far the songs have come from their conceptual beginnings?

Not really… I mean, it starts and ends with me. On the majority of
stuff, I play everything, unless it’s cello or violin or something. It
begins and ends with my brain… I think it’s because I’m so isolated,
I’m not affected by other people’s ideas.

- I’ve read that your dreams are a great source of inspiration for
you… does music tap into the subconscious for you?

Yeah I think so… I think that dreams and feelings and wants and wishes
are a little more simple and more prevalent in your subconscious than
they are in your conscious state. In the conscious state, there’s so
many details of the world, you’re bombarded by so much miscellaneous

- Does your rural lifestyle help you to be in that inner space – being
away from the city?

I guess so, I mean I’ve lived in the city… I’ve often wondered that if
I moved… I was gonna move to Spain… and I wondered if stylistically my
music would change… I think it’s just something that you carry with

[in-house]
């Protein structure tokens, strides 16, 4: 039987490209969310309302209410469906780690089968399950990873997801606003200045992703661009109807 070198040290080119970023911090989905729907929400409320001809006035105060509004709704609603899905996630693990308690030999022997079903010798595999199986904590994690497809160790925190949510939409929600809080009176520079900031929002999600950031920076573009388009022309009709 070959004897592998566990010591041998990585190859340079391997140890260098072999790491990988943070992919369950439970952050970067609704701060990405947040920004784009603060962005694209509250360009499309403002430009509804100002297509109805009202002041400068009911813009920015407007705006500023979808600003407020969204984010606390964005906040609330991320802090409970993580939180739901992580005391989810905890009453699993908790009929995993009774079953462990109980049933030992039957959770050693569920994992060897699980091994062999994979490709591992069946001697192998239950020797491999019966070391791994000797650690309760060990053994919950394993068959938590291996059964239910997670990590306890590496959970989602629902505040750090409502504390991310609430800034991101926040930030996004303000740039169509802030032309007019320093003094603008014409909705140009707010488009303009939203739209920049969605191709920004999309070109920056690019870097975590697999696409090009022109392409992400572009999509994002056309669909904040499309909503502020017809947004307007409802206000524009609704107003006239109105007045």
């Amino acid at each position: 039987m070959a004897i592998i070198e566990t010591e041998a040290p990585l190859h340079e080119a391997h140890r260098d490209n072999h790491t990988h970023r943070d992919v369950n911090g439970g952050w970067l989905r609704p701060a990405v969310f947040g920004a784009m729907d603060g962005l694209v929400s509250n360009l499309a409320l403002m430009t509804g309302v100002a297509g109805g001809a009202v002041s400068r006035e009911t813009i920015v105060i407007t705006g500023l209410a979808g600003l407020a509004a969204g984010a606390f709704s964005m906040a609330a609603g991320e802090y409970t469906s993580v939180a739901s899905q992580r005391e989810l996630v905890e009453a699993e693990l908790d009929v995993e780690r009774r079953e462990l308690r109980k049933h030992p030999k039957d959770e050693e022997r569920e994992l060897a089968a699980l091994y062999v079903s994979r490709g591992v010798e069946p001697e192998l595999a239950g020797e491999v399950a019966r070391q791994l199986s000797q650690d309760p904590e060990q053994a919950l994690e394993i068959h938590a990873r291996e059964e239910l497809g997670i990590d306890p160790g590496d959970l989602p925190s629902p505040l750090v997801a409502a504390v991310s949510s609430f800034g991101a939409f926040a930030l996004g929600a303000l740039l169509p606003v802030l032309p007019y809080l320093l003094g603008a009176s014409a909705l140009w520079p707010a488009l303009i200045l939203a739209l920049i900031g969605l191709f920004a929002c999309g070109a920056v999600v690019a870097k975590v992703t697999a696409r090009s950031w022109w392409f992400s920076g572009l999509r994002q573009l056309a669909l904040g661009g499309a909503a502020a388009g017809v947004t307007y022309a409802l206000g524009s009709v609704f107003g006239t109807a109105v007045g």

you… I’m not sure if it has a whole lot to do with your environment. I
mean, a lot of it does have to do with environment, but more of it has
to do with how much of your environment that you absorb.

- You spoke earlier of a sense of isolation – would you experience the
same sort of isolation if you were living in, say, Los Angeles?

Yeah but when I lived in LA I was pretty isolated… I lived in a van
and didn’t really go out much… I was pretty isolated there, too.

- You did time over there on the alternative-rock circuit with your
previous band the Dancing Hoods. Is Sparklehorse a kind of attempt to
break out of that whole american-pop-group paradigm?

I gave up on all that when the band I was in moved to Los Angeles. We
were trying so hard to get signed, and I just quit and came back home
and just gave up on all those aspirations of being a rock star, pop
star, whatever. The business… I was so fed up with the business… I
just let go of all that bullshit, and that’s when I started making
good music.

- How do you accommodate the business side of it now – dealing with
record companies, music journalists, people like that?

Well, that’s absolutely the hardest part of it, trying to deal with
all that. I always thought that when I started making Vivadixie, I
wanted it to come out on Matador or Drag City. Being on a major label
and being stylistically, vaguely in the same category of a band that
is able to “rock”, like the other big rock bands, it’s a sort of a